Despite Washington’s political gridlock, with cap and trade and climate change legislation on indefinite holds, late last week the Obama Administration took another giant step toward oil independence after decades of delay. On Thursday, the Environmental Protection Agency (EPA) and the Department of Transportation (DOT) issued a joint “Notice of Intent” and “Technical Assessment Report” to increase Corporate Average Fuel Economy (CAFE) standards and reduce greenhouse gas (GHG) emissions per standards contained in the Clean Air Act. The proposals could more than double the fuel economy goals for cars and light trucks – from 27.5 miles per gallon since 1990, to as high as 62 mpg by 2025.
The joint Notice (now headed for publication in the Federal Register) paves the way toward future fuel economy and greenhouse gas (GHG) emissions regulations for light duty vehicles assembled for model year 2017 and beyond. Final proposals for the new fuel economy regulations are scheduled to appear in mid-2011, with final rules issued in 2012. (Separate gas mileage rules for heavy-duty trucks are expected in November.)
On Friday, governors from nine of the 14 states with cleaner car standards signed a letter to President Obama endorsing provisions of the joint Notice and urging a joint EPA/NHTSA (National Highway Traffic Safety Administration) standard of 60 mpg by 2025—a goal that many environmental advocacy groups also support. This would greatly decrease transportation fuel costs and GHG emissions, while reducing dependence on foreign oil. Among the economic multiplier effects for domestically produced fuel-efficient cars: a reduction in the trade and balance of payments deficits due to vastly lowered imported oil costs. In 2008, Americans spent over $1 billion a day on foreign oil, money that we could use here at home. Indeed, this rulemaking could generate fifty percent savings, while pumping needed resources back into our economy and helping to reduce the national debt.
In response to the directive President Obama issued on May 21 of this year, the EPA and DOT hammered out a two-phase approach to increasing CAFE standards. The first phase – based on an agreement reached in April between the federal government and domestic automakers – requires manufacturers to boost fuel efficiency to 35.5 miles per gallon by model year 2016. The second phase, announced last week, covers model years 2017 through 2025.
First adopted in 1975 to fight the OPEC-triggered oil price shock of late 1973, CAFE standards provide the major means for improving average gas mileage for cars in the US (Europe and Japan have their own sets of rules, with higher standards). Although proposals contained in the joint Notice won’t take effect for seven years, publishing them now enables public review and comment while providing automakers sufficient time to gear up and meet the new requirements.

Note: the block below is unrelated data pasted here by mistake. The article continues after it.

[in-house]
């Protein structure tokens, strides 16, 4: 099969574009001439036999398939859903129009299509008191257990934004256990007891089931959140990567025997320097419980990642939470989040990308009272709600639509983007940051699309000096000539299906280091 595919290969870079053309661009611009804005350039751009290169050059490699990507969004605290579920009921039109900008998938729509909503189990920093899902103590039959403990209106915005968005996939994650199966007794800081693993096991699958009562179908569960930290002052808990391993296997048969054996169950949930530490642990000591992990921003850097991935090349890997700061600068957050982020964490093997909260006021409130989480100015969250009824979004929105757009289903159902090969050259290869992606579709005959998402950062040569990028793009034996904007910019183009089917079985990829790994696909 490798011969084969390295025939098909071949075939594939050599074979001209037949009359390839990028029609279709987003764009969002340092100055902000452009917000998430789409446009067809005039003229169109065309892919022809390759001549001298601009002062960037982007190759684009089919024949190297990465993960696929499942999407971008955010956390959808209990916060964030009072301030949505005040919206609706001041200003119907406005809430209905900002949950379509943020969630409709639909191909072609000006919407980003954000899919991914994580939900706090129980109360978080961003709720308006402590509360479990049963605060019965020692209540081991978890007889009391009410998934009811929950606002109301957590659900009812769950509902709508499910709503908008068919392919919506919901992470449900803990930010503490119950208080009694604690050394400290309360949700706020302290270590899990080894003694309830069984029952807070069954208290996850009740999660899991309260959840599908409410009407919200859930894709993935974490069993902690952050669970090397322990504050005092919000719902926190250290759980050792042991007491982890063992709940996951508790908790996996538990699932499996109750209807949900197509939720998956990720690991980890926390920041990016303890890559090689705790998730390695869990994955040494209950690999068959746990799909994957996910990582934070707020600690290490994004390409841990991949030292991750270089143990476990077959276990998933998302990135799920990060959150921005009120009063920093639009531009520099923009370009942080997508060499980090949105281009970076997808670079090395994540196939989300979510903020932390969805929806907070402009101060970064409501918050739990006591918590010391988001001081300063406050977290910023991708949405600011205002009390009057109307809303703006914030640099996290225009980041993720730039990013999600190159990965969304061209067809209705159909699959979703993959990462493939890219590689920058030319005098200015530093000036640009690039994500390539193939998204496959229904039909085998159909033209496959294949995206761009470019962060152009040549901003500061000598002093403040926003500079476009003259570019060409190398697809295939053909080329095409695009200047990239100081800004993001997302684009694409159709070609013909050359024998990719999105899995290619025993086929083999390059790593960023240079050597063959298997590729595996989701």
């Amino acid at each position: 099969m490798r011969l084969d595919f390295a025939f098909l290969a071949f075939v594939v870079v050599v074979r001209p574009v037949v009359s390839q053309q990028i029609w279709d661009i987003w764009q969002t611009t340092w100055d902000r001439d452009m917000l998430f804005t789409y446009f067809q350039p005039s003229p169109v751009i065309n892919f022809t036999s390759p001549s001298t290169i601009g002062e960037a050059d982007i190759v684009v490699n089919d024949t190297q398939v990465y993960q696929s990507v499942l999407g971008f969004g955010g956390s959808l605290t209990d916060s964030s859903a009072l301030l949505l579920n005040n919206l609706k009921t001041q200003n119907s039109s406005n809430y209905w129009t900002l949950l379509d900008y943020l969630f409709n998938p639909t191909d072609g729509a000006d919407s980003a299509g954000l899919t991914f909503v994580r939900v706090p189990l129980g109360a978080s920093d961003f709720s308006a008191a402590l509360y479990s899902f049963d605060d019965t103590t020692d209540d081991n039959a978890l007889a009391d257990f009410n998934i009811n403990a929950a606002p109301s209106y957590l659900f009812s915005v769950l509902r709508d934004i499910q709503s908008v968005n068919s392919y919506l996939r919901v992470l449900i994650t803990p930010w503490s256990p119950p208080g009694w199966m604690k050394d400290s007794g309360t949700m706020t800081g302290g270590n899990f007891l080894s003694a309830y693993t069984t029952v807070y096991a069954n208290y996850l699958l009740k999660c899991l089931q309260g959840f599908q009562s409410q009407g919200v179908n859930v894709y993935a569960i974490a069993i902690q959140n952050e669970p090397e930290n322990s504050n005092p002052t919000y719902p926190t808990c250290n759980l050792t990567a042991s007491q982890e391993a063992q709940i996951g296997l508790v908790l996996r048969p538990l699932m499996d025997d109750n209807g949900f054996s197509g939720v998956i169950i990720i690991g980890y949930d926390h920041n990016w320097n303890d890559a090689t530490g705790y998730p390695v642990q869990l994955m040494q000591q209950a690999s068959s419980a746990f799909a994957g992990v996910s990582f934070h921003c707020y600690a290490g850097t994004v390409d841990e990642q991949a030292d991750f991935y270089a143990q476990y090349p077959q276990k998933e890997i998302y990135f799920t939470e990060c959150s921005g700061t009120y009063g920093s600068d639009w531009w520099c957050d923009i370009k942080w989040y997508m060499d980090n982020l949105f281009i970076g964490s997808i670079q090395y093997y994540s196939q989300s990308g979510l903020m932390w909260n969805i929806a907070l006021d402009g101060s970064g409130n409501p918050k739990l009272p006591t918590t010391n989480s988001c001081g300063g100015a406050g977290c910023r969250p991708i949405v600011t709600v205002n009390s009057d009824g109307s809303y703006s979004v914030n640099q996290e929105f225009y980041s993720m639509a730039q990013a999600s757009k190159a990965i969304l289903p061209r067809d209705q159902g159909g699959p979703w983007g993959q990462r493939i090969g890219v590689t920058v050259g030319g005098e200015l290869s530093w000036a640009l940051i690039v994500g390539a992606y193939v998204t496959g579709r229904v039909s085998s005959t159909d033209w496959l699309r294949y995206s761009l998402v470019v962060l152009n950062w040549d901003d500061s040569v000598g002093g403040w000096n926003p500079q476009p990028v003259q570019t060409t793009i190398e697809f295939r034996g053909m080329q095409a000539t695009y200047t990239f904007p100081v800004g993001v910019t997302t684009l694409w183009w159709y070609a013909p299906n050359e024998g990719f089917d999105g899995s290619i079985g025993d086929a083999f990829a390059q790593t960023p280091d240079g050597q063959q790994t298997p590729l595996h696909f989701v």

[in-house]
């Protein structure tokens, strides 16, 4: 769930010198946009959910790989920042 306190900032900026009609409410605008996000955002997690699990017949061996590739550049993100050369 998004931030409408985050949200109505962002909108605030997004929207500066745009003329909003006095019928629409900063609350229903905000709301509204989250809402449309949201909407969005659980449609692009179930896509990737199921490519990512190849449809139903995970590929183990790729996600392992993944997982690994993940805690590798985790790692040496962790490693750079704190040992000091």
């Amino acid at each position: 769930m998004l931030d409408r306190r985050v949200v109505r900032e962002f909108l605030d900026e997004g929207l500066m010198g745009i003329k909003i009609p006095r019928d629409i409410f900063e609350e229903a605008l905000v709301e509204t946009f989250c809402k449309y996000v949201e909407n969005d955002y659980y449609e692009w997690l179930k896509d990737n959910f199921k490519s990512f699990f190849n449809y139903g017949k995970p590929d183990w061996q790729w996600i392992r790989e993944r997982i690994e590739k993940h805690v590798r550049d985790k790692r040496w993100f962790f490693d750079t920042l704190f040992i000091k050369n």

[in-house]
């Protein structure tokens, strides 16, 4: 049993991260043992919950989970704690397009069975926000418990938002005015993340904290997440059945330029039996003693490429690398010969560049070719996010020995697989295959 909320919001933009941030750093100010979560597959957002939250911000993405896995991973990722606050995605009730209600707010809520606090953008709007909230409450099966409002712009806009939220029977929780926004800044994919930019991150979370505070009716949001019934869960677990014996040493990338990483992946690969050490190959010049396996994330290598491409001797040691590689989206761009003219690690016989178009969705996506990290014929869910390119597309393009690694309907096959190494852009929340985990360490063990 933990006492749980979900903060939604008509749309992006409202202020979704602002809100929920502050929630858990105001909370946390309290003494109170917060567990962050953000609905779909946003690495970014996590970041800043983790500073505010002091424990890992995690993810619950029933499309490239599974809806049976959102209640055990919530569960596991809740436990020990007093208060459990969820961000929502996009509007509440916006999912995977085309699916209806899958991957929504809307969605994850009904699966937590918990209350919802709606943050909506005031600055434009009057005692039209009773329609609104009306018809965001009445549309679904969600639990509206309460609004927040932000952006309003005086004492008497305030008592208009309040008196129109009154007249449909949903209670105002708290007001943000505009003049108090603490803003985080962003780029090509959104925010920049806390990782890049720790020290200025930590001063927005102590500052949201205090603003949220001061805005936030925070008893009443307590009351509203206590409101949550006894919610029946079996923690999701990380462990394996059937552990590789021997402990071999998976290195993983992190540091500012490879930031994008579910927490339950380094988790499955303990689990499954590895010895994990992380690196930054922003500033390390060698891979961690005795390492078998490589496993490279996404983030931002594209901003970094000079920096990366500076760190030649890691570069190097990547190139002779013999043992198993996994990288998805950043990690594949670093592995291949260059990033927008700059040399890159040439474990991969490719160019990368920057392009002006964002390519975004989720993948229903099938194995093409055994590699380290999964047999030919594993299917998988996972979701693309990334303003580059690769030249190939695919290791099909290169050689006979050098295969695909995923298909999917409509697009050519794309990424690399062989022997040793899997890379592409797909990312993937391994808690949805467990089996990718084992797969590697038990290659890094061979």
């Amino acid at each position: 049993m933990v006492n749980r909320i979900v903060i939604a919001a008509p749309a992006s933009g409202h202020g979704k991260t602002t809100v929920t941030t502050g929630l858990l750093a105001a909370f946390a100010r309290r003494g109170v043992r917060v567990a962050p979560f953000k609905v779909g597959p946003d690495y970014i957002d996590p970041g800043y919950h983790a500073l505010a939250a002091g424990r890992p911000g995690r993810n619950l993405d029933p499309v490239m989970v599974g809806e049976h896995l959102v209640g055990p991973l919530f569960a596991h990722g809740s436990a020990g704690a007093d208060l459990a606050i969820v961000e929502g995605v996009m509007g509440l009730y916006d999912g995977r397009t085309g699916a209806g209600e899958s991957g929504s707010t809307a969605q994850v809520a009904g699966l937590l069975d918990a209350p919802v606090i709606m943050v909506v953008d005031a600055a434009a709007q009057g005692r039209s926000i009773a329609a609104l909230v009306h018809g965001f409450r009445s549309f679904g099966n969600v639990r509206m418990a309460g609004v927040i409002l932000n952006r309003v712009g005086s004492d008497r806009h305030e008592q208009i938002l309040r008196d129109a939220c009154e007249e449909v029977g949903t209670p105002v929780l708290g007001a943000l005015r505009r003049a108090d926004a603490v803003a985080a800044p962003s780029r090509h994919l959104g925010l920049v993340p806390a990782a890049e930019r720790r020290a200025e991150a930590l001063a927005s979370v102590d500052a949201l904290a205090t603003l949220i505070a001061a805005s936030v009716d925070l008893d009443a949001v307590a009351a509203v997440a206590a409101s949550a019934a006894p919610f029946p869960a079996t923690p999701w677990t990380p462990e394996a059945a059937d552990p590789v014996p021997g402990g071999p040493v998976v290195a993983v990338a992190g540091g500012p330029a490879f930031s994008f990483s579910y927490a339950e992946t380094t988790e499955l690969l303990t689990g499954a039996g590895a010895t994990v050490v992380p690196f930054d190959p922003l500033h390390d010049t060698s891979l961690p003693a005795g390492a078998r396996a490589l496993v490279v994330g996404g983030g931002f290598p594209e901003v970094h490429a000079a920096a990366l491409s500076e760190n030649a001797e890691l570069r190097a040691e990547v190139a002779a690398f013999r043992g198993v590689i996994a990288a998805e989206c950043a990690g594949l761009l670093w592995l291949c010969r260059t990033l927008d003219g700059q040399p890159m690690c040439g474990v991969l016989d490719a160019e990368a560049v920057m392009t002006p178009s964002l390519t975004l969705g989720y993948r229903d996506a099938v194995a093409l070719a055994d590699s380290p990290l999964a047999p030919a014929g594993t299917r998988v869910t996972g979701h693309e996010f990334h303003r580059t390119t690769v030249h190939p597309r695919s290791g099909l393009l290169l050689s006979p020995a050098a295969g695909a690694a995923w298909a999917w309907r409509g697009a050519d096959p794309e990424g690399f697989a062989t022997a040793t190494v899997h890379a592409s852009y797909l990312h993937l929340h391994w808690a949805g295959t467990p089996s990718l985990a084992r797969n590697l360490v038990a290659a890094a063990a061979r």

The joint Notice states that the requirements incrementally increase fuel economy standards in the range of 3 to 6 percent per year between 2017 and 2025. This translates into a fleet standard of between 47 to 62 mpg by 2025—a final determination made during the rulemaking phase. Safe Climate Campaign founding director Dan Becker said a 6 percent per year goal is well within the auto industry’s reach, given the existing rules. “This is auto mechanics, not rocket science,” he said. “They know how to do this. They know how to do this in other countries.”
Public hearings for proposed fuel standards for new vehicles beginning with 2012 model year are slated for October 14th, according to the EPA. In addition, the agency proposes an updated auto labeling effort that will provide new information to consumers about the fuel economy and consumption, fuel costs, and environmental impacts (tailpipe emissions) associated with the operation of new cars and light-duty trucks. The updated label also applies to advanced technology vehicles, including electric vehicles and plug-in hybrid electric vehicles, poised to enter the US market.
“In the past, government and industry were at odds,” the nine governors – representing New York, Maine, Maryland, Massachusetts, New Mexico, Oregon, Pennsylvania, Vermont, and Washington – wrote the President. “But we are glad to say that the carmakers are supporting clean car standards because they know that Americans will increasingly demand these cleaner cars. Today, there are fewer and fewer parties on the other side of this issue.”